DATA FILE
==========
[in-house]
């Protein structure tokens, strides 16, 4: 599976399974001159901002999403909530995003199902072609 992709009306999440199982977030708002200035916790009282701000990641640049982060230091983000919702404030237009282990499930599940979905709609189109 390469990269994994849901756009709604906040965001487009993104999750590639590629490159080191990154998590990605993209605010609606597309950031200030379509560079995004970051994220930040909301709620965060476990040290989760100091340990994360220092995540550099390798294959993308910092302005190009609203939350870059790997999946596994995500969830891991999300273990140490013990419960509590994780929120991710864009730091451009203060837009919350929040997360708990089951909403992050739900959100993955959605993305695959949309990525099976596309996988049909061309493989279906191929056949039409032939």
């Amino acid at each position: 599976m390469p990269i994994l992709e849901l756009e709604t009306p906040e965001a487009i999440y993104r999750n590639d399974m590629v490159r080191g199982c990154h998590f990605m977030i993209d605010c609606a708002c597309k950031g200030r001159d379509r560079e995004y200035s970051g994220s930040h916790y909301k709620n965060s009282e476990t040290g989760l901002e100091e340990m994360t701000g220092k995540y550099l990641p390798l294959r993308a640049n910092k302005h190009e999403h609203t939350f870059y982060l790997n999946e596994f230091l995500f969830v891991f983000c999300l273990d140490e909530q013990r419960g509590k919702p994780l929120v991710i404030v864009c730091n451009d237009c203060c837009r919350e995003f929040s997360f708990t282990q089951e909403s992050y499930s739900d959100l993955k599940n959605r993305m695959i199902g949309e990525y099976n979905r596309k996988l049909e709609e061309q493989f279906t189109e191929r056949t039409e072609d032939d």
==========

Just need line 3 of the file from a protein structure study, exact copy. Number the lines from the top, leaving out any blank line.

């Amino acid at each position: 599976m390469p990269i994994l992709e849901l756009e709604t009306p906040e965001a487009i999440y993104r999750n590639d399974m590629v490159r080191g199982c990154h998590f990605m977030i993209d605010c609606a708002c597309k950031g200030r001159d379509r560079e995004y200035s970051g994220s930040h916790y909301k709620n965060s009282e476990t040290g989760l901002e100091e340990m994360t701000g220092k995540y550099l990641p390798l294959r993308a640049n910092k302005h190009e999403h609203t939350f870059y982060l790997n999946e596994f230091l995500f969830v891991f983000c999300l273990d140490e909530q013990r419960g509590k919702p994780l929120v991710i404030v864009c730091n451009d237009c203060c837009r919350e995003f929040s997360f708990t282990q089951e909403s992050y499930s739900d959100l993955k599940n959605r993305m695959i199902g949309e990525y099976n979905r596309k996988l049909e709609e061309q493989f279906t189109e191929r056949t039409e072609d032939d």